Although Davy Crockett was one of the biggest Norwegian hits of the 50s, the origin of the collective Norwegian infatuation with C & W can be dated to spring 1964, when Nashville invaded Oslo and Jim Reeves, Bobby Bare, the Anita Kerr Singers and Chet Atkins were on TV. The country was never the same again. It is true that we “shook” to the Beatles, but it was Jim Reeves who totally dominated the charts and the sole radio station. I Love You Because topped the charts for thirteen consecutive weeks, to be replaced by only one week of the Beatles' A Hard Day's Night before Gentleman Jim crooned I Won't Forget You from the number one spot for a further nine weeks.

“This was in television's childhood, when all forms of popular culture had low priority. The Nashville concert was a clear break with this tradition and had consequences to match.” Veteran music writer Arve Strømsaether remembers the concert, which was dubbed “legendary” and was broadcast as a “request repeat” innumerable times.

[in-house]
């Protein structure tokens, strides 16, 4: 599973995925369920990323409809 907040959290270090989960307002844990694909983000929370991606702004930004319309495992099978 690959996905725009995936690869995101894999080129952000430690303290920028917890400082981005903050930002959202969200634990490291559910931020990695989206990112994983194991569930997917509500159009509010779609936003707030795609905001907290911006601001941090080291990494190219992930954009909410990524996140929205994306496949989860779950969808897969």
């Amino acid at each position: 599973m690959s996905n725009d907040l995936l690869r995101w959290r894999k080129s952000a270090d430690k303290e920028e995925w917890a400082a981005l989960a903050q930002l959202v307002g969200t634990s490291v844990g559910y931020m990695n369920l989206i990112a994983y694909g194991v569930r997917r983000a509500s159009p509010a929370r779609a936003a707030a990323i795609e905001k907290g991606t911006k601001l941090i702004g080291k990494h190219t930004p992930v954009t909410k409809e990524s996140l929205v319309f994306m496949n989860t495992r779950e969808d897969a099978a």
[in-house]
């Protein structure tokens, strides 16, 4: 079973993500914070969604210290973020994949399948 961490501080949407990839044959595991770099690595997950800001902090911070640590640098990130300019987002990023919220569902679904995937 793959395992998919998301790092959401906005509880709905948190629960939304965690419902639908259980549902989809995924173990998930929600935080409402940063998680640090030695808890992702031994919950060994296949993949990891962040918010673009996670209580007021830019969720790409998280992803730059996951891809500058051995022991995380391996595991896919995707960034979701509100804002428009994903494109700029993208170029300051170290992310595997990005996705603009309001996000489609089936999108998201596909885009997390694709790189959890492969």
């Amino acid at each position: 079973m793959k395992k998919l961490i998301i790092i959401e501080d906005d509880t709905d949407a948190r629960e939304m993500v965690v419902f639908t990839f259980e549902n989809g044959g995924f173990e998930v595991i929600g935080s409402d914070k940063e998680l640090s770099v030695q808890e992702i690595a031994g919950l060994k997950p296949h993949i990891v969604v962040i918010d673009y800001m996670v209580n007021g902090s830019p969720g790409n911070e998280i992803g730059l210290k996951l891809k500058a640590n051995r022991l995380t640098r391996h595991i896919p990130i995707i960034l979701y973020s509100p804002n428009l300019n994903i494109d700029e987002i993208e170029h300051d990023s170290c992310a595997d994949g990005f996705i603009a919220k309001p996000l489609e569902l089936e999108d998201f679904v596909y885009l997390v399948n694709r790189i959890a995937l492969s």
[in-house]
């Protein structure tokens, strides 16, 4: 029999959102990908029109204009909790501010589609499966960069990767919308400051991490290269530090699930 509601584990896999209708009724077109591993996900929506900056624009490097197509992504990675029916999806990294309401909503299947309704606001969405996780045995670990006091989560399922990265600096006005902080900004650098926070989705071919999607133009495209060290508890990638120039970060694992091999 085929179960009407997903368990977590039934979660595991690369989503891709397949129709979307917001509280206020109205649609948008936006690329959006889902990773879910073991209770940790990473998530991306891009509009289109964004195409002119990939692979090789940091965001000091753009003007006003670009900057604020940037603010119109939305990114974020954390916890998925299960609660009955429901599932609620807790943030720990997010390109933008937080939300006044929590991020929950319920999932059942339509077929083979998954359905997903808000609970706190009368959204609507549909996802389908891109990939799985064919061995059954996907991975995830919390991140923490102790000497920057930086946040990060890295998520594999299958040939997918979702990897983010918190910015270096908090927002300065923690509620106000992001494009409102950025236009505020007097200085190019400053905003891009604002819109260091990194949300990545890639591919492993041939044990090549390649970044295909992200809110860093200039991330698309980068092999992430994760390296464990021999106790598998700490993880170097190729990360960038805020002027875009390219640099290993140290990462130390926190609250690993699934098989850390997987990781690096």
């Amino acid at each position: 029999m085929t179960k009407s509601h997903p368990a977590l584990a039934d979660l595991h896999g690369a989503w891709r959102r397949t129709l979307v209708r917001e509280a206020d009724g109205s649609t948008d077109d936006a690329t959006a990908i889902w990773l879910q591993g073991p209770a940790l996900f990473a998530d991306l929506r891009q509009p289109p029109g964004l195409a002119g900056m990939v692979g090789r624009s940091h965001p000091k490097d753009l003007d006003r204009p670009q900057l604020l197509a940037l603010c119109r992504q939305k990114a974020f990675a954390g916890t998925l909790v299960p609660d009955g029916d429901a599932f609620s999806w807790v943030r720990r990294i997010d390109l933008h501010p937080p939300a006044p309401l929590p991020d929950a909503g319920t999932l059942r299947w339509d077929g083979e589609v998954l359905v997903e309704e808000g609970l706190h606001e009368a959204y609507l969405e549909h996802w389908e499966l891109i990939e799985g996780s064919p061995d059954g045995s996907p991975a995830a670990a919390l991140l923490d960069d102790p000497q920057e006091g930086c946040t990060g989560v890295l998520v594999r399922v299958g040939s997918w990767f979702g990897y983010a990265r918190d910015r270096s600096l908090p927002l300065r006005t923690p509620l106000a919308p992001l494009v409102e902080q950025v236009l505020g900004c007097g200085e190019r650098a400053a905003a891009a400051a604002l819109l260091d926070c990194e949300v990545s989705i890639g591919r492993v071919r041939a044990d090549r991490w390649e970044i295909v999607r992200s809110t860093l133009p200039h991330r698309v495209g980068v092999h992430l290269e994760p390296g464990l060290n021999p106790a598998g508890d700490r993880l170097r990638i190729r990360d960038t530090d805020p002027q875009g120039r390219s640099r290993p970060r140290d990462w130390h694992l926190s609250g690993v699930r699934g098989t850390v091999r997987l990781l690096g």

The 50s and 60s were also the golden age of the Norwegian merchant fleet. Apart from foreign radio stations, seamen's music was the primary channel for impulses from the outside world. Looking back to his childhood in the 60s, Norway's most popular artist, Steinar Albrigtsen, re-members: “It was great when the seamen came ashore with souvenirs and new records. They mostly brought country music, like Bobby Bare, Skeeter Davis and Loretta Lynn. This was music with a story, a soul. It spoke directly to our emotions. The fact that it came from far away and was brought here by seamen intensified many of the dreams and longings expressed in the songs.” Today, Albrigtsen is cowboy-in-chief and has sold 320 000 records in the last four years.

“C & W has clear parallels with the old street ballads,” emphasises Strømsaether. “Banal songs like In a Hospital Ward and The Idiot were related to everyday life and contained a strong dose of melancholy and morality. These songs survived by word of mouth and everyone could identify with the content. C & W survived the 70s and 80s, when it was regarded as embarrassingly hick, in the same way.”